Dame Kiri's operatic masterclass

6:10 pm on 15 January 2016

Some of the country's finest up and coming opera singers have been treated to a masterclass by the country's most successful international opera singer, Dame Kiri Te Kanawa.

Dame Kiri Te Kanawa.

Photo: RNZ / Alexander Robertson

Dame Kiri's career spans five decades and 22 students were last night given guidance and insight into how they too could become a household name.

Dame Kiri sang while mentoring students again today.

The university music students all have huge aspirations and have been attending the New Zealand Opera Summer school in Whanganui during the Christmas holidays.

Dame Kiri said those that succeeded on the opera stage must be exceptional, and that's what she was impressing on the students.

"When someone sings an operatic aria, it doesn't mean to say they're an opera singer, so I'm looking for the opera singers who've worn the costumes, done the performance, full operas and things like that.

"That's what I'm looking for, the exceptional because they've got to hold up for hours and hours and hours of work, the rehearsal periods, the learning periods, learning of the music, getting the voice in good order, all of those things so that's the part where exceptional has to kick in, because they have to withstand all that," she said.

The opera students are all in the early 20s, and Dame Kiri said they had potential.

"You know its amazing what happens after, 3,4 or 5 years because I was 21 when I left here, arrived in Britain and by the time I was 27, I was at Covent garden, [royal opera house] so that's exceptional, almost fast-track and doesn't happen today," she said.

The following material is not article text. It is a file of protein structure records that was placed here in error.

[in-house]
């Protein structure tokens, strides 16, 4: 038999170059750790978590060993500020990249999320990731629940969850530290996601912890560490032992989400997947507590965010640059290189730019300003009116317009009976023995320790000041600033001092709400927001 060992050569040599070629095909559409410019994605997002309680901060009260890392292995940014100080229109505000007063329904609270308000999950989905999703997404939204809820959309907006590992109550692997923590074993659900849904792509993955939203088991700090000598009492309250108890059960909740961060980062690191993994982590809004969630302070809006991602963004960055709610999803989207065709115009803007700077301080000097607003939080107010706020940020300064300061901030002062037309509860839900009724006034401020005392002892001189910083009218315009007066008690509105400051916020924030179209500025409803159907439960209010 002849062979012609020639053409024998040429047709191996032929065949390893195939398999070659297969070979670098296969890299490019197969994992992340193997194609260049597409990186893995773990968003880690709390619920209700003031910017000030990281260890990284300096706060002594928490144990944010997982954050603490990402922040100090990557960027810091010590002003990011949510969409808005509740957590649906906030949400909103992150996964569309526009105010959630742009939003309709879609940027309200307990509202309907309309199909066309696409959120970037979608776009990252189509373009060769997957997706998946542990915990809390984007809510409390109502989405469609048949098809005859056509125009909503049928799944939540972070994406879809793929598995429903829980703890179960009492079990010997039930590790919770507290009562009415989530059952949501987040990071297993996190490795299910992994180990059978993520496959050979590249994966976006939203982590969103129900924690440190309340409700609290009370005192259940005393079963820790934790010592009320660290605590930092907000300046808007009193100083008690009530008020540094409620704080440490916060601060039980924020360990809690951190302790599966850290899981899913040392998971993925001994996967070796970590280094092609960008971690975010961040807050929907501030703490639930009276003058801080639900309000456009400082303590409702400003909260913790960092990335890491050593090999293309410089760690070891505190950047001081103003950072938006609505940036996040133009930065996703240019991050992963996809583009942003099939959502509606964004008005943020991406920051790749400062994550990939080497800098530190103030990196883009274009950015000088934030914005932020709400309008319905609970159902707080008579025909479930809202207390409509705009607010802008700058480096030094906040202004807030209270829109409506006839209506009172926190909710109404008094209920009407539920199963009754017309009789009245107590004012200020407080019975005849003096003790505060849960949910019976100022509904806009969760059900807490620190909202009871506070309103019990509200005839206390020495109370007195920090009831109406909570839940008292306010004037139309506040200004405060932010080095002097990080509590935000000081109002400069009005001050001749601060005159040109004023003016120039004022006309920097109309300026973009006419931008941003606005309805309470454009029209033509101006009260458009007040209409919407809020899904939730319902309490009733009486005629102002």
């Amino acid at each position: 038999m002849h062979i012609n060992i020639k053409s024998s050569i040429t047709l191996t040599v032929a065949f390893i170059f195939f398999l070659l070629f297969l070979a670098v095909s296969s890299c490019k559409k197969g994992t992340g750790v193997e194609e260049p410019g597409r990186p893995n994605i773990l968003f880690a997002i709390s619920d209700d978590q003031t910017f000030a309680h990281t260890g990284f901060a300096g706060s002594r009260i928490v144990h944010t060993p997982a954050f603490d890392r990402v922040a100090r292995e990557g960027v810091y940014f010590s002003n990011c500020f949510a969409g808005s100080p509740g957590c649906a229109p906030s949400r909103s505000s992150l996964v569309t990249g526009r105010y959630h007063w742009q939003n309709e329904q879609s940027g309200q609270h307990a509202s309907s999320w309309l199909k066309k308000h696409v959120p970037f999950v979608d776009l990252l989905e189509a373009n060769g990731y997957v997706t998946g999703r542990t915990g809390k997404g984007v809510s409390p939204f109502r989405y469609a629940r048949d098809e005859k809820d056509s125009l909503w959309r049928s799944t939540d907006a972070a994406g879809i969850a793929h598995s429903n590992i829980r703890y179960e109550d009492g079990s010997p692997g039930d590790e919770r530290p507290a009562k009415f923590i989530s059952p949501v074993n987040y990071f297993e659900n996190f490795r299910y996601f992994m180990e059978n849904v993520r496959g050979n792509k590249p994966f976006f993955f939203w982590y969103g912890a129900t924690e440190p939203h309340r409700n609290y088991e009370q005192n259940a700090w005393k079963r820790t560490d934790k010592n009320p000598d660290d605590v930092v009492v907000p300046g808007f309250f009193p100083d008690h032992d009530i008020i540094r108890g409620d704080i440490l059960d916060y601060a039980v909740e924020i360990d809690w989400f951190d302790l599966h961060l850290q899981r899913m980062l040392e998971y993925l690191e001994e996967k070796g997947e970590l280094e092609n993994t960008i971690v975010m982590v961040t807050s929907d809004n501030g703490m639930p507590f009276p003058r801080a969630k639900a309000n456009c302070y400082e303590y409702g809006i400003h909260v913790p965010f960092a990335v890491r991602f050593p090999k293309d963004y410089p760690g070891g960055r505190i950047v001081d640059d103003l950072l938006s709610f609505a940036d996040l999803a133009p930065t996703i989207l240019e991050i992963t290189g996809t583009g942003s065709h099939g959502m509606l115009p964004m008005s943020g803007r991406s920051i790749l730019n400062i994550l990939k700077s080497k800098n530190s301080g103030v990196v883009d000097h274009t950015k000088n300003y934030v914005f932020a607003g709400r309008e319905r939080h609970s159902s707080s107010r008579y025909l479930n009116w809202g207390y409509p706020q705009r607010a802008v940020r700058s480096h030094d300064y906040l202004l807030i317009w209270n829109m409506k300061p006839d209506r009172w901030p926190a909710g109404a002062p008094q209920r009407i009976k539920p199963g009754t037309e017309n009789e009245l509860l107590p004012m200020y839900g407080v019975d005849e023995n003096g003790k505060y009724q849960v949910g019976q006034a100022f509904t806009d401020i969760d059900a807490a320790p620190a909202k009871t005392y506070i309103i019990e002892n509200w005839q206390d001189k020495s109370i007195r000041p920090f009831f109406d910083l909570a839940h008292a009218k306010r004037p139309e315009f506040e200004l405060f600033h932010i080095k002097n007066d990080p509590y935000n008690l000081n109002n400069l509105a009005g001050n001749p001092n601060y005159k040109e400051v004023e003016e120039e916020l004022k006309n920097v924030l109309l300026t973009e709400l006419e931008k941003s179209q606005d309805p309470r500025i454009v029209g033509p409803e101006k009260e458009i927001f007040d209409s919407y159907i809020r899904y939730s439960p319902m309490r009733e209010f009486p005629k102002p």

Olivia Sheat is 21 and studying at the New Zealand School of Music in Wellington.

She has her sights set on being a professional opera singer and knows that only the strong survive in the competitive opera world.

The soprano said being tutored by Kiri Te Kanawa was inspirational.

"Last night Kiri was talking about singing to the very back of an auditorium, singing over an orchestra, they want a full voice that carries and also has differences in colour, beauty in tone, they're demanding a lot and that's preparing us for a very demanding career," she said.

RNZ journalist Nick Butcher (left), Jonathan Eyes (middle) and Olivia Sheath.

Photo: RNZ / Alexander Robertson

Baritone Jonathan Eyers is 20 years old and is studying at Waikato University.

He said Dame Kiri taught them that you have to have more than a great voice to succeed.

"She talked about really understanding the character and why are they singing this and how is their history and their age, gender and relationships, how are they going to influence this particular moment in how you're delivering this phrase and this line.

"We were all astounded because then she sang the rest of it and it was just mind blowing," he said.

Simon O'Neil

Photo: RNZ / Alexander Robertson

Some one else who has made it on the international stage is Ashburton-born opera singer, Simon O'Neill, whose training included time with the late Luciano Pavarotti.

Mr O'Neill also completed some of his training at the Opera School in Whanganui and he's been teaching the students about showing passion on the opera stage, because that's what the audience wants.

"I remember having lessons with Mr Pavarotti in New York.

"He was after the same game, he was a genius, he was after the same end, to be moved, that's what we want to be as an audience member, we don't want to have something absolutely beautiful that bores us.

"I want to be moved by a performance and certainly many of the students here are working towards that," he said.

The opera students are performing a gala concert tomorrow night at the Royal Wanganui Opera House.

RNZ reporter Nick Butcher with Dame Kiri Te Kanawa at the New Zealand Opera School in Whanganui.

RNZ reporter Nick Butcher with Dame Kiri Te Kanawa at the New Zealand Opera School in Whanganui. Photo: RNZ / Alexander Robertson